During the next few weeks, beaches on America’s Atlantic coast will play host to some of the strangest-looking creatures in the world, horseshoe crabs, which are swimming in from deeper waters for their annual spawning. Despite their skewer-like tails and alarming-looking claws, horseshoe crabs are harmless and their eggs are vital food for millions of shorebirds flying north for the summer. Carolyn Weaver visited the mid-Atlantic coast of Delaware to find out more about the animals that have been called “living fossils.”
Horseshoe crabs have been swimming the oceans for 300 million years, long before dinosaurs evolved. More closely related to spiders than to true crabs, they aren’t fished for food in the west. But fishermen do use the crabs for bait and so their numbers have declined steeply in recent years, especially because of conch fishing. Conchs love the taste of horseshoe crab. “That’s almost their favorite choice,” said fisherman Frank Eicherly.
And that has galvanized a single-minded defender of the horseshoe crab: Glenn Gauvry, a former industrial designer, and the force behind Delaware’s Ecological Research and Development Group. His group publicizes its “just flip 'em campaign”, so that people walking the beach will turn over spawning crabs stranded from the night before. The crabs’ helmet-like shells are little use when they’re upside down, unable to right themselves.
“If you just flip them over, they go back into the water,” Glenn Gauvry explained at Delaware’s Slaughter Beach, “and if you don’t, they get predated upon by gulls and they die. A lot of them are females still carrying a full load of eggs.”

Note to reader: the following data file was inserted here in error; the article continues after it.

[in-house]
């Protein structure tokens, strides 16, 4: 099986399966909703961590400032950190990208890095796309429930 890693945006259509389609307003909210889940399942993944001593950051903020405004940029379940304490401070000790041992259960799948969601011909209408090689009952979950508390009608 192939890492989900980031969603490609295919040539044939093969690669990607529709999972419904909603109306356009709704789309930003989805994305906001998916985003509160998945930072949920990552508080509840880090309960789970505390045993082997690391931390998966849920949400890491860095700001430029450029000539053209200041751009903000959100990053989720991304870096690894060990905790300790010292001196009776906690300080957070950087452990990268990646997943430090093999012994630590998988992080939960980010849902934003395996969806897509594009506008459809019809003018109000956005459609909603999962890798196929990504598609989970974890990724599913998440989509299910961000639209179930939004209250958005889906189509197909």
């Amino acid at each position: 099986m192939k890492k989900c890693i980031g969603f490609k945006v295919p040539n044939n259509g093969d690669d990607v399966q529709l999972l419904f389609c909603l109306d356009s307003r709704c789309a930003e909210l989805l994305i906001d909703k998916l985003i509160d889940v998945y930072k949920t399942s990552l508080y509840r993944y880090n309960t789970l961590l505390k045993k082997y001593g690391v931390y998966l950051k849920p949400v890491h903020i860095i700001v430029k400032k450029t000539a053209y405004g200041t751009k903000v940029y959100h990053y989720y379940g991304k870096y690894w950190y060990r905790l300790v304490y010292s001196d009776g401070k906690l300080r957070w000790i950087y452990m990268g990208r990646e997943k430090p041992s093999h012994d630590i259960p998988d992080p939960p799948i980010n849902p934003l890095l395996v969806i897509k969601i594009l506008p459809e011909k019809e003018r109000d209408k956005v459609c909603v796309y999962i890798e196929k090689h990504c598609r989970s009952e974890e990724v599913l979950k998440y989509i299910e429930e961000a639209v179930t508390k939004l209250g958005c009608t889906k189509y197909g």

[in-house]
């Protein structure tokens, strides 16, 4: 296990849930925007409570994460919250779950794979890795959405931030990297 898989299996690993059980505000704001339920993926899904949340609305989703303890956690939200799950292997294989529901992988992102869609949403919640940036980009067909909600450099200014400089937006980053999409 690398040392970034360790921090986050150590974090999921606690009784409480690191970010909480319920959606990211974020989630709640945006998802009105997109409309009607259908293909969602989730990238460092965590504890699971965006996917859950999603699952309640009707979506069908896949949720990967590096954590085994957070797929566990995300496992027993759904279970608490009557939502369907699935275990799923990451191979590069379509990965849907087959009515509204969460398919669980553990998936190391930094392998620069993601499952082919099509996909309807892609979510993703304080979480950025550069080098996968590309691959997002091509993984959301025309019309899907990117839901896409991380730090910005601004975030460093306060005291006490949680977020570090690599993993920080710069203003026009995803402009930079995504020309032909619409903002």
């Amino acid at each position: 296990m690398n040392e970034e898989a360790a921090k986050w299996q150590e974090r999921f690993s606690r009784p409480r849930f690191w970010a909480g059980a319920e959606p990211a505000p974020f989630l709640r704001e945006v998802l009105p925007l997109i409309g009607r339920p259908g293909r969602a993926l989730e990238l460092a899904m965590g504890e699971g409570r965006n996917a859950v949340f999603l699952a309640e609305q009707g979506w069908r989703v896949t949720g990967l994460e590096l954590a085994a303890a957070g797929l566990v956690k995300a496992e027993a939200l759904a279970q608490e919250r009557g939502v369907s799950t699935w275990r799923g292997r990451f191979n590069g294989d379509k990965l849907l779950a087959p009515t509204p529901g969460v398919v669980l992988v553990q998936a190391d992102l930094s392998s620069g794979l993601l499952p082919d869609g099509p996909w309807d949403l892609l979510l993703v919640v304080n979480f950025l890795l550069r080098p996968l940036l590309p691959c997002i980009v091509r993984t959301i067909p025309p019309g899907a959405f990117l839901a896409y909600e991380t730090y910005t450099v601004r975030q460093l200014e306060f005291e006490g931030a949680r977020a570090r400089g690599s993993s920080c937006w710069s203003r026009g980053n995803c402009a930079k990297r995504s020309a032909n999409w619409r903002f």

He walks over to one upended crab near water’s edge. “Like, I don’t know if this one is alive here, but we can -- yeah, see, this is a female, you can tell by the front two pincers, that look like boxing gloves, and you can also see by how she’s moving that she’s perfectly healthy. But she was stranded, so she was going to sit and slowly bake in the sun and die today. And there’s nothing wrong with her. So, it’s a simple matter of just turning her upside down. She’s gonna go into the water on her own.”
Every spring, female horseshoe crabs swim to shore to lay their eggs, which are then fertilized by male crabs, who ride on the back of the females’ shells. “Now there’s two that came in early, “ Glenn says, pointing to a pair of crabs at waters’ edge, “and they’re spawning right now! That’s the female and that’s the male. This is a perfect day for spawning, because it’s very low-energy surf, the likelihood of getting turned over is very miminal, they can come up on the beach and do their thing. But there are nights when the waves are crashing, and these two will be rolling around on the beach, and he won’t let go.”
Glenn Gauvry has found an unusual ally in his campaign to protect the horseshoe crab: conch fisherman Frank Eicherly or Thumper, as he’s known by everyone in Bowers Beach, Delaware. “Yeah, believe it or not,” Frank says, holding a crab on the deck of his boat. “We’re trying to conserve them as bait, stretch ‘em out, get as much bait as we can out of one. This one’s a female…”